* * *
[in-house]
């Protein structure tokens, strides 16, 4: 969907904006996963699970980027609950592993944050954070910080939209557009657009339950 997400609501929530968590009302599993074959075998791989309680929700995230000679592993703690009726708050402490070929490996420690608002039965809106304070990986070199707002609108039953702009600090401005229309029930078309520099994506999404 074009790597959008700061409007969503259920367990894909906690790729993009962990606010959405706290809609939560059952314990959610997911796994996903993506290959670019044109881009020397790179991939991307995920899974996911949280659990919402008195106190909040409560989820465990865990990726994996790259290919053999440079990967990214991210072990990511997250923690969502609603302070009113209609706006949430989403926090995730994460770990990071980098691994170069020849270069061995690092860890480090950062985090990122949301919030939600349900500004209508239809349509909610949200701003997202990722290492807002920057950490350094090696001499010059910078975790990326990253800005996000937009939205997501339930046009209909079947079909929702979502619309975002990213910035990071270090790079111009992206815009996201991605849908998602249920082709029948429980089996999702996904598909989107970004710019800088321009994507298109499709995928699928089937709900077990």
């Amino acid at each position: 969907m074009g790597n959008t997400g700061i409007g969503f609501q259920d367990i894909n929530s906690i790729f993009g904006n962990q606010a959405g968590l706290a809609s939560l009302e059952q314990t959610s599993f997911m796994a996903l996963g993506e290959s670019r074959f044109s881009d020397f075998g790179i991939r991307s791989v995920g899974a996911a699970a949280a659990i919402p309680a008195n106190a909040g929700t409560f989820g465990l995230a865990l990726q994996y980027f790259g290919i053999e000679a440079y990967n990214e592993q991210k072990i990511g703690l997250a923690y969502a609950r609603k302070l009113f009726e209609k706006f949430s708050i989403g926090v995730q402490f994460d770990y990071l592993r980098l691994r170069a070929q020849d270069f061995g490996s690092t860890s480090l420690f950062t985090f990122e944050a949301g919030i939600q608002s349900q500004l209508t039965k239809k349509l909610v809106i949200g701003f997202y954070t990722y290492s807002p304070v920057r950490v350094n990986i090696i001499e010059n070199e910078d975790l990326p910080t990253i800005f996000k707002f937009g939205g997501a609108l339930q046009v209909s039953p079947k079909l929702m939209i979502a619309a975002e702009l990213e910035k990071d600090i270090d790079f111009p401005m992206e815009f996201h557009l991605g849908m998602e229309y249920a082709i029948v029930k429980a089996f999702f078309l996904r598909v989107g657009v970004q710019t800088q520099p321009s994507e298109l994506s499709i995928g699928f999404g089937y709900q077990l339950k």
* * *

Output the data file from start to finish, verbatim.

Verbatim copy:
[in-house]
């Protein structure tokens, strides 16, 4: 969907904006996963699970980027609950592993944050954070910080939209557009657009339950 997400609501929530968590009302599993074959075998791989309680929700995230000679592993703690009726708050402490070929490996420690608002039965809106304070990986070199707002609108039953702009600090401005229309029930078309520099994506999404 074009790597959008700061409007969503259920367990894909906690790729993009962990606010959405706290809609939560059952314990959610997911796994996903993506290959670019044109881009020397790179991939991307995920899974996911949280659990919402008195106190909040409560989820465990865990990726994996790259290919053999440079990967990214991210072990990511997250923690969502609603302070009113209609706006949430989403926090995730994460770990990071980098691994170069020849270069061995690092860890480090950062985090990122949301919030939600349900500004209508239809349509909610949200701003997202990722290492807002920057950490350094090696001499010059910078975790990326990253800005996000937009939205997501339930046009209909079947079909929702979502619309975002990213910035990071270090790079111009992206815009996201991605849908998602249920082709029948429980089996999702996904598909989107970004710019800088321009994507298109499709995928699928089937709900077990």
């Amino acid at each position: 969907m074009g790597n959008t997400g700061i409007g969503f609501q259920d367990i894909n929530s906690i790729f993009g904006n962990q606010a959405g968590l706290a809609s939560l009302e059952q314990t959610s599993f997911m796994a996903l996963g993506e290959s670019r074959f044109s881009d020397f075998g790179i991939r991307s791989v995920g899974a996911a699970a949280a659990i919402p309680a008195n106190a909040g929700t409560f989820g465990l995230a865990l990726q994996y980027f790259g290919i053999e000679a440079y990967n990214e592993q991210k072990i990511g703690l997250a923690y969502a609950r609603k302070l009113f009726e209609k706006f949430s708050i989403g926090v995730q402490f994460d770990y990071l592993r980098l691994r170069a070929q020849d270069f061995g490996s690092t860890s480090l420690f950062t985090f990122e944050a949301g919030i939600q608002s349900q500004l209508t039965k239809k349509l909610v809106i949200g701003f997202y954070t990722y290492s807002p304070v920057r950490v350094n990986i090696i001499e010059n070199e910078d975790l990326p910080t990253i800005f996000k707002f937009g939205g997501a609108l339930q046009v209909s039953p079947k079909l929702m939209i979502a619309a975002e702009l990213e910035k990071d600090i270090d790079f111009p401005m992206e815009f996201h557009l991605g849908m998602e229309y249920a082709i029948v029930k429980a089996f999702f078309l996904r598909v989107g657009v970004q710019t800088q520099p321009s994507e298109l994506s499709i995928g699928f999404g089937y709900q077990l339950k």